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SportsColumnistsDavid Lennon

Over time, pitch clock becoming a bartering tool for MLB

Commissioner Rob Manfred appears to be using it to help thaw frosty relations with the union.

MLB commissioner Rob Manfred speaks during the unveiling

MLB commissioner Rob Manfred speaks during the unveiling of an exclusive photo exhibit to begin the year-long Jackie Robinson Centennial Celebration at the Museum of the City of New York. Photo Credit: Newsday /Howard Simmons

TAMPA, Fla. — Regarding his pace-of-play initiatives, commissioner Rob Manfred had us at hello. The promise of shorter games, earlier finish times, and just a better, neater baseball product was easy to climb on board with in these days of ever-shrinking attention spans.

But the clumsy rollout of the pitch clock, and its use as a political sledgehammer by Manfred against the Players Association, now has us thinking much differently about the entire process.

After Manfred basically told us back on Feb. 17 that the pitch clock would be used in spring-training games with the purpose of implementing it for the regular season, MLB is retreating from that plan, a source confirmed Tuesday, based on recent negotiations with the union.

Instead, MLB is willing to hold off on the pitch clock, until 2022 at the earliest, while it’s further used as a chip to help thaw frosty relations between Manfred and the union. Those negotiations are continuing, and The Associated Press reported Wednesday that the union had made a counter-offer that includes a single-trade deadline and lowering the mound visits from six to five.

So what’s the goal here? Are we supposed to buy in that MLB cares about the integrity of the game during this whole pace-tightening process? Or is the sport itself just serving as a testing ground these days to see what each side can tolerate from the other?

Manfred seemed to be in the mood for a fight earlier this month when he addressed reporters at MLB’s spring-training media day in West Palm Beach. We came away with the impression that he was going all-in with the clock, and that included Opening Day of the regular season.

The union still was against it, but Manfred had the CBA on his side, which meant the power to impose the clock unilaterally. And we were OK with that, as long as the commissioner was fully committed to getting it done.

A week into the spring-training schedule, however, the clock is turning into a half-measure, and a half-baked one at that. Sure, there’s been a 20-second click ticking down at these games, but nobody is paying attention to it — or apparently intends to do so in the future.

Before James Paxton made his first start Monday for the Yankees, pitching coach Larry Rothschild gave him this instruction about the clock: “Don’t think about it.” Overall, there has been little, if any, discussion about it internally because the players don’t seem to think it will ever be put into play.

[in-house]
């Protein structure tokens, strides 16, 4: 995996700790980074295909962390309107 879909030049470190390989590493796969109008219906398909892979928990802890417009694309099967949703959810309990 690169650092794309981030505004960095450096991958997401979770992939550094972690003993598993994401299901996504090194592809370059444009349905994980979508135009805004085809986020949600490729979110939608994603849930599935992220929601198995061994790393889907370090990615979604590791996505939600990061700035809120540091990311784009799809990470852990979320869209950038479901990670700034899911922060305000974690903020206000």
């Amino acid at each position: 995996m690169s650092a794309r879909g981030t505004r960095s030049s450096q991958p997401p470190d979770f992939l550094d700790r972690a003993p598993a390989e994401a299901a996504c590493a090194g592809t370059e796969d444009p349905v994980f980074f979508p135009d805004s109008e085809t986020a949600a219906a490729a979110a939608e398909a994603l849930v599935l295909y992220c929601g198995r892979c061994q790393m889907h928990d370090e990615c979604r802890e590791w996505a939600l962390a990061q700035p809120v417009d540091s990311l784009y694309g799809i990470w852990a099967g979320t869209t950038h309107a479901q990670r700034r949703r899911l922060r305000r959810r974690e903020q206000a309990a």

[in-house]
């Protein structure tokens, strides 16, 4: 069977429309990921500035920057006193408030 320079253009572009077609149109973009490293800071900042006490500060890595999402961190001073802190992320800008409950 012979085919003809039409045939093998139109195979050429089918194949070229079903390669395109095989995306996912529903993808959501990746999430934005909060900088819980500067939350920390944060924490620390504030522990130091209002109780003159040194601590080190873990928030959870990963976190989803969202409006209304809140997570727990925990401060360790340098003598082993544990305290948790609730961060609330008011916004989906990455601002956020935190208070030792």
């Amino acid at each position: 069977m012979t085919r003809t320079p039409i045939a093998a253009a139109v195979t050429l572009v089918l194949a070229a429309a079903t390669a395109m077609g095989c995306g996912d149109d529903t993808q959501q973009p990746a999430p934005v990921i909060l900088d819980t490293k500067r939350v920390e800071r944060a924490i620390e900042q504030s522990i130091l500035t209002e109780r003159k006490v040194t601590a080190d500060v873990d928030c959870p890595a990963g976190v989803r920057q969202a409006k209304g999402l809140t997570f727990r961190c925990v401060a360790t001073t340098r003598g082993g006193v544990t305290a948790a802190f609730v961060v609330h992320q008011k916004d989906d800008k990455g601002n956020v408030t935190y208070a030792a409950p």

“It’s such a hard game already,” Paxton said. “You’re trying to eliminate distractions and focus on what you’re trying to get accomplished at the plate. It just adds one more distraction.”

Not if you just ignore it, as just about every pitcher appears to be doing. MLB’s plan for the clock in spring training was sort of a soft opening, in three phases. The first few games would involve the operation of a clock without any enforcement. Next week, umpires are supposed to “issue reminders” to pitchers and hitters who violate the rule.

Ideally, MLB intends to get to the third phase later in spring training, and that would be assessing ball-strike penalties for violations. This comes with an asterisk, however. The timing of this phase is purposely vague, and is linked to the disclaimer, “depending on the status of the negotiations with the MLBPA.”

Translation: This all could go away, at any time, if we’re able to cut a favorable deal with the union and get something else we want instead.

What a waste of time, literally. There’s got to be better ways to streamline games than the ham-handed deployment of potential rules in this ongoing battle of labor-relations brinkmanship. Others already are in the mix, like a minimum three-batter rule for pitchers, but given this pitch-clock fiasco, we’ll need to be convinced of their legitimacy.

A good place to trim a few minutes would be the replay-challenge process, which definitely feels longer than it needs to be. Also, be more vigilant keeping batters in the box and pitchers on the mound. None of these require radical changes.

The average length of a nine-inning game last season was exactly three hours, down five minutes from the previous year. Everyone seems to agree that the more it shrinks, the better off baseball will be. But the acrimonious back-and-forth over how to make that happen isn’t helping, and recklessly tinkering with the rules not only ticks off the players, but can damage the sport itself.

Something to remember at the negotiating table.

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